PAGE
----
Oracle8: It's all 'about bigness'

Oracle Corp. last week began shipping Oracle8 the latest generation of the company's flagship database management technology.

Oracle is positioning the product as a database manager that can take on larger databases handle more complicated queries and serve as the hub for network computing environments. "Oracle8 is really about bigness " said Tim Hoechst chief technologist at Oracle Government Bethesda Md. The database he said can support thousands of users and tens of terabytes of data in a networked environment.

Oracle chairman Lawrence Ellison speaking at the satellite-broadcast announcement in New York said Oracle8 is 10 times faster than previous versions. He said Transaction Processing Council benchmark tests on Oracle8 have certified it as the industry's fastest database. Oracle submitted a TPC-C benchmark of 31 147.04 transactions per minute.

Robert Craig director of data warehousing and business intelligence services at Hurwitz Consulting said Oracle8 has "fixed a number of scalabilty problems" associated with Oracle7 which he said encountered difficulties with databases around 1 terabyte. He said Oracle8's ability to handle multiple terabytes of data is important for data warehousing a large database typically used in decision support. "It's not uncommon to find terabyte-plus data warehouses " Craig said.

Hitting GSA Sked Soon

Some federal agencies received an early taste of Oracle8. The Defense Advanced Research Projects Agency was one of the 260 evaluators involved in Oracle's 10-month beta test of Oracle8. Agencies are expected to be able to purchase Oracle8 next month off the General Services Administration schedule.

Commercial pricing starts at $2 360 for an eight-user database. Oracle7 customers with an Oraclemetals support contract can receive a free upgrade to Oracle8. The product initially is available for Microsoft Corp.'s Windows NT Sun Microsystems Inc.'s Solaris Hewlett-Packard Co.'s HP-UX IBM Corp.'s AIX and SP2 Sequent Computer Systems Corp.'s PTC and Digital Equipment Corp.'s Alpha AXP.

Ned Miller vice president and general manager of DLT Solutions Inc. Oracle's largest GSA reseller said he expects DLT to have Oracle8 on its GSA schedule in early July. "We think there is a significant opportunity to upgrade customers " he said.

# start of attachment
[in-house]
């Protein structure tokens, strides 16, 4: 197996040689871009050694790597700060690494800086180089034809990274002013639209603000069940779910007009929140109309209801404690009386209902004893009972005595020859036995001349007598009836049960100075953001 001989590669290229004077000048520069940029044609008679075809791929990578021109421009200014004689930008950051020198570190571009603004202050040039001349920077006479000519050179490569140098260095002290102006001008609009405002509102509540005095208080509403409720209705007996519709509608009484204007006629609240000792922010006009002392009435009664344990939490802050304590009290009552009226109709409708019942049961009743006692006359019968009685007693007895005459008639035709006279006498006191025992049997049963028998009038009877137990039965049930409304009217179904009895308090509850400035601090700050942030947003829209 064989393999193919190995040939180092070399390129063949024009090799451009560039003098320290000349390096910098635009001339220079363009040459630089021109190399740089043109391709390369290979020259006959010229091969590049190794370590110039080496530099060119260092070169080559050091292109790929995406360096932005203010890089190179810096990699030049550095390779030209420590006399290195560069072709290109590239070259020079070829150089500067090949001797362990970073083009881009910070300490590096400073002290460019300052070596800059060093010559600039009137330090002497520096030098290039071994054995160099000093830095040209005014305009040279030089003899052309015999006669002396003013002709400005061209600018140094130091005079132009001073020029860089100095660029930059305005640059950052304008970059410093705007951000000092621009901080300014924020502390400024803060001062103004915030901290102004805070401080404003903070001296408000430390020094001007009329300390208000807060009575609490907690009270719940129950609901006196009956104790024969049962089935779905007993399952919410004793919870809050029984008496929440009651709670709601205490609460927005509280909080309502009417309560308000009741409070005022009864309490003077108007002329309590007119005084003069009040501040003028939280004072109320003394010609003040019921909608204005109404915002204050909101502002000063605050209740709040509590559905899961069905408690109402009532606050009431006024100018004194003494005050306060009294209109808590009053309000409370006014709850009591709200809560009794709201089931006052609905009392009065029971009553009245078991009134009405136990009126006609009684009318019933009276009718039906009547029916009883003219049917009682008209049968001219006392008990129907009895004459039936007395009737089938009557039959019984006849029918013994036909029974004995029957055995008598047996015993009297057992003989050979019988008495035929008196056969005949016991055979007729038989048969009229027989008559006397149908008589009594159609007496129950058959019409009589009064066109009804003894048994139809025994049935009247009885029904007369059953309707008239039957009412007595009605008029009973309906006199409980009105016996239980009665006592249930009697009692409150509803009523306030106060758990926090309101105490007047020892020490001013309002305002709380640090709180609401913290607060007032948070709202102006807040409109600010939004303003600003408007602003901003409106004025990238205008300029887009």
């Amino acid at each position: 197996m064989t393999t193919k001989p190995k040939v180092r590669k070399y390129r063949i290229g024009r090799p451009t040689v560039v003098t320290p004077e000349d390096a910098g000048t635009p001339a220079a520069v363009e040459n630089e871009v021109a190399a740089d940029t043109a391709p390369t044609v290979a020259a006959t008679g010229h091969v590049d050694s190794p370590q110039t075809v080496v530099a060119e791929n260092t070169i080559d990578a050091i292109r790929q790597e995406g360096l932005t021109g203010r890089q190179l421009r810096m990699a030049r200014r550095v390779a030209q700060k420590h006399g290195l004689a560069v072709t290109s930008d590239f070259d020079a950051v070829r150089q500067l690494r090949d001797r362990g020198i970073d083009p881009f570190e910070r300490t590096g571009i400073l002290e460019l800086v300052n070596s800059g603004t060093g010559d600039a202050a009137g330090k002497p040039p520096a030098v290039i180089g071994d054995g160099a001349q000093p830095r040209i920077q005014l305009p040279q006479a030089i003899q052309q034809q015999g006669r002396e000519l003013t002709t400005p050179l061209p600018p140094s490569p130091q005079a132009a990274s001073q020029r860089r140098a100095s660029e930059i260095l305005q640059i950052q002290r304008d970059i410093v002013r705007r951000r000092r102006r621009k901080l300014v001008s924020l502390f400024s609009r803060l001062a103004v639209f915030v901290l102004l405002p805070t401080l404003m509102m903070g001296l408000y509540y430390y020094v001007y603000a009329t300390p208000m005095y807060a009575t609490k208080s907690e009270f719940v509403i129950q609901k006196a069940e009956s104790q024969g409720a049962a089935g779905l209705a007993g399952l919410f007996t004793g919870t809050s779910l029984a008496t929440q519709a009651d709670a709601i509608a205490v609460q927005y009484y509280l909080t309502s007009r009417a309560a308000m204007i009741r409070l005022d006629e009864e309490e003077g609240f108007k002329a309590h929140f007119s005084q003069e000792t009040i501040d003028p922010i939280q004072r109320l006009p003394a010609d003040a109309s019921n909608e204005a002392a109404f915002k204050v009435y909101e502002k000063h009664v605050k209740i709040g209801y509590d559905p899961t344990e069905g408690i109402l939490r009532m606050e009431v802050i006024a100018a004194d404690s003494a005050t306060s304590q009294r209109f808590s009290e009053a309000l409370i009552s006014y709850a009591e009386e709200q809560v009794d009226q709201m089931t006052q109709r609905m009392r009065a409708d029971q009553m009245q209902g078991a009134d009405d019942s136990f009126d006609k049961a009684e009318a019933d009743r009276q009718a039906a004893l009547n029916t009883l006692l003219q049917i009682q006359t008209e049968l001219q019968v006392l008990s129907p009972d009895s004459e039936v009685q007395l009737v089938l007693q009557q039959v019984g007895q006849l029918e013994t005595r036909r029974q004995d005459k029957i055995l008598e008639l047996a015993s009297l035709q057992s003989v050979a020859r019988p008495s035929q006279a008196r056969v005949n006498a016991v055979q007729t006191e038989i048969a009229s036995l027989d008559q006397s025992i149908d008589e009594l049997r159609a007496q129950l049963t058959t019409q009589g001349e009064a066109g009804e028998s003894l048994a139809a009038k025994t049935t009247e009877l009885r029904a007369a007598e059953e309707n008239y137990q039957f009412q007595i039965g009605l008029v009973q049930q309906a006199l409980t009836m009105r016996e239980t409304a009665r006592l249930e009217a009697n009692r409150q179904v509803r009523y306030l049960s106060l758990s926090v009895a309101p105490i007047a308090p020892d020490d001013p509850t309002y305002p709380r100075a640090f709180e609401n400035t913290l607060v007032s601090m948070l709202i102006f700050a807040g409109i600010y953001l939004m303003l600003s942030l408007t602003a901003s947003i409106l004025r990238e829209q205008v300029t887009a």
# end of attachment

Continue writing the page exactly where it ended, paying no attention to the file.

Scalability Is Critical

Like other industry executives Miller said he believes scalability is a salient feature for Oracle8. "Performance is critical and the ability to scale and add users will be key to the success of the product " Miller said. Oracle8's performance-boosting features include support for multiple query technologies such as bitmap indexes star queries and star joins. Oracle calls this technology parallel bitmap star query. Hoechst said star queries are important for handling complex data warehousing queries. He said the query method was available in earlier versions of Oracle but has been "performance-tuned" in Oracle8.

Oracle8 also offers data partitioning which allows database administrators to separate large databases into more manageable subsets. Partitioning speeds queries because data scans can be restricted to the relevant partitions analysts said. In addition the release bridges object and relational technology according to industry executives.

"Oracle8 is the basic foundation for integrating object and relational data " said William Wynn president of Savant Inc. which markets Oracle database administration tools in the federal market. He said Oracle8 enables users to perform the same transactions on objects - such as images and video - as they can on relational data.

Oracle is also positioning Oracle8 as the database for network computing. "Oracle8 is focused on being the repository for network information " Hoechst said. Oracle executives envision Oracle8 as the engine for powerful data servers from which users will access information via inexpensive network computers (NCs).

Along with the Oracle8 debut Oracle's Network Computer Inc. subsidiary announced general availability of its NC Server software which includes Java-based productivity and groupware applications. NC Server runs under NCI's NCOS operating system which is designed for Intel Corp.-based NC devices.

DLT's Miller said his company is teaming with NCI to create an NC offering for the GSA schedule. The companies would offer a product suite including NC software smart card technology and NC hardware from San Jose Calif.-based Funai. Miller said he expects the suite to be available on the schedule by early August.

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